Dalit Christians accuse Indian Church of discrimination

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By Bijay Kumar Minj, New Delhi

A group of Dalit Christians in India’s Tamil Nadu state have staged a protest ahead of the consecration of Bishop Arulselvam Rayappan in Salem.

The July 23 protest, organized by the Dalit Christian Liberation Movement (DCLM) in front of the District Collector’s Office in Salem, condemned the “untouchability” practiced in the country, particularly in Tamil Nadu.

More than 100 protesters also met the district collector and presented a memorandum complaining about the caste discrimination against Dalits in the Catholic Church.

They urged the government of Tamil Nadu and the federal government to take action to end discrimination against Dalit Christians.

“We have taken to the streets as our repeated demand to appoint bishops of Dalit origin in Tamil Nadu have failed. Our plight remains unheard and ignored by the hierarchy of the Catholic Church,” Mary John, president of the DCLM, told UCA News.

“We want the consecration of the new bishop, Arulselvam Rayappan, in Salem scheduled for Aug. 4 to be stopped until a Dalit archbishop and bishops are appointed in the remaining vacancies in Tamil Nadu and Pondicherry. The protesters demand Bishop Peter Abir of Sultanpet, the apostolic administrator of Pondicherry-Cuddalore Archdiocese, go back to his diocese.

“Nepotism and discrimination are happening, particularly in Tamil Nadu and Pondicherry, where only non-Dalit bishops and archbishops have been appointed during the past 15 years.

“There is only one Dalit bishop in the 18 Catholic dioceses in the region even though Dalits comprise about 75 percent of the Catholics here, making their representation negligible. This situation has continued for decades.”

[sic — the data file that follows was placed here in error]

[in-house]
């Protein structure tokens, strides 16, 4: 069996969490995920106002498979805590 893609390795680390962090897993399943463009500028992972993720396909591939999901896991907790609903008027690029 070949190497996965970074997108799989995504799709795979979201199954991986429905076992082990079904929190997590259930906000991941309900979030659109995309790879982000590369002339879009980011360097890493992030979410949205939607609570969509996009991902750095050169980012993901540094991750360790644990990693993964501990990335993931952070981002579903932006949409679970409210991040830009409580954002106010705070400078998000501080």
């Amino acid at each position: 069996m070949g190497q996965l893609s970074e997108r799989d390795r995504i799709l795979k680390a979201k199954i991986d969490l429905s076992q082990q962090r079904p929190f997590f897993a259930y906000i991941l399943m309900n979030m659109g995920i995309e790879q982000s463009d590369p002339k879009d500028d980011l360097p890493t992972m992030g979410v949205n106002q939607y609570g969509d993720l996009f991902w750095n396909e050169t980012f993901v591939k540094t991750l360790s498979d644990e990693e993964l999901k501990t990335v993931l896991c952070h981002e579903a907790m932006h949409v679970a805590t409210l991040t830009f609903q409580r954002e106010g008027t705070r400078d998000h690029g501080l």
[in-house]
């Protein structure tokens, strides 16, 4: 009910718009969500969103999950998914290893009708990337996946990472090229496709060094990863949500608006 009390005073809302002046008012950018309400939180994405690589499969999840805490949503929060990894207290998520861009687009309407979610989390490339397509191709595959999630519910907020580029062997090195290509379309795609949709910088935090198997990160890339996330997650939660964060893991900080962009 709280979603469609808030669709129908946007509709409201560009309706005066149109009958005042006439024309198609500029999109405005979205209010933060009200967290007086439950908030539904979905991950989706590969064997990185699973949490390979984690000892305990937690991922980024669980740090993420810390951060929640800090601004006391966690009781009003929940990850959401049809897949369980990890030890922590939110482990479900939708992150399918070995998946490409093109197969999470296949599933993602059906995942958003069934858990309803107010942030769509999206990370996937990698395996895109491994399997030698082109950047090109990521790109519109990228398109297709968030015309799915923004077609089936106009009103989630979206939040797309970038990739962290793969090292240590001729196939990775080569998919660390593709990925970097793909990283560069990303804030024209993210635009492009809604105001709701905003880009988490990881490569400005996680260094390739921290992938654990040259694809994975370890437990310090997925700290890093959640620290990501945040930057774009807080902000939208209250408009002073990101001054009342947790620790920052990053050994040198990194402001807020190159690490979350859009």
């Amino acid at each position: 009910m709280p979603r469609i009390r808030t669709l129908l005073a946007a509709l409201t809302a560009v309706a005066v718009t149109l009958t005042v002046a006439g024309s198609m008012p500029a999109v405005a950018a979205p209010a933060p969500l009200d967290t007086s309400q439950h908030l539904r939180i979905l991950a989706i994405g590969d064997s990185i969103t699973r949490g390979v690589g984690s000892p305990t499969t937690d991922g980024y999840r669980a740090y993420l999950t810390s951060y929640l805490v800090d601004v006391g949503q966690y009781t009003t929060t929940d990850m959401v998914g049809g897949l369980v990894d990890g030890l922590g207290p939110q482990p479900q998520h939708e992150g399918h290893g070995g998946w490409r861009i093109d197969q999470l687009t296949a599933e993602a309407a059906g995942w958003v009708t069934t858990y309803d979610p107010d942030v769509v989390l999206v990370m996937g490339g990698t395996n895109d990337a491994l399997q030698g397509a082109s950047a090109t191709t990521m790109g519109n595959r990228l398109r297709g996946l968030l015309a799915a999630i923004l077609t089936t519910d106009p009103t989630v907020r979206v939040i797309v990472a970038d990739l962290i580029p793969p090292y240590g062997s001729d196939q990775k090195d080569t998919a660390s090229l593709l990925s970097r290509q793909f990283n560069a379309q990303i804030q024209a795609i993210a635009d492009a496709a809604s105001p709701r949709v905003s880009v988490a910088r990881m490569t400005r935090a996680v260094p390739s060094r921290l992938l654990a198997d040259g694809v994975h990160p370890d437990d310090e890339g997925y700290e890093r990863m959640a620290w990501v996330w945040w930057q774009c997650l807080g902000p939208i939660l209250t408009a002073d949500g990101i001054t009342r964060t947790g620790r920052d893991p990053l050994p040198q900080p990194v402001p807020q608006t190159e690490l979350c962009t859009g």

The protesters also appealed to Pope Francis to intervene to end caste discrimination in the Indian Church.

The DCLM has been raising this issue for the past three decades with numerous letters and appeals to the Indian Catholic hierarchy and apostolic nuncios.

“We have been also constantly making representations to the Vatican. We took to public protests to show our agony and anger, hoping to raise the consciousness of the Church over caste injustice,” John said.

“During the past one year especially, we have staged more concerted public protests and street rallies because we realized that our silence, pious hope and prayerful appeals for decades have only been defeated. With all this we hoped that at least now our demand would be met with sensitivity and sensibility.”

Bishop Sebastianappan Singaroyan of Salem told UCA News that “we came to know through the local newspaper that there was a small group protesting at the district collector’s office but more than that we have no other information.”

Father L. Sahayaraj, deputy secretary of the Tamil Nadu Bishops’ Council, told UCA News that he was not aware of any protest. Regarding the Dalit Christian issue, he said: “I have nothing to say on that subject.”

Dalits, or untouchables, are the lowest caste in Hindu society. Huge numbers of Dalits have converted to Christianity and Islam over the decades, though in reality the religions offer limited protection from societal prejudice.

The word “Dalit” means “trampled upon” in Sanskrit and refers to all groups once considered untouchable and outside the four-tier Hindu caste system. Government data shows 201 million of India’s 1.2 billion people belong to this marginalized community. Some 60 percent of India’s 25 million Christians are of Dalit and tribal origin.

Credit: UCA News

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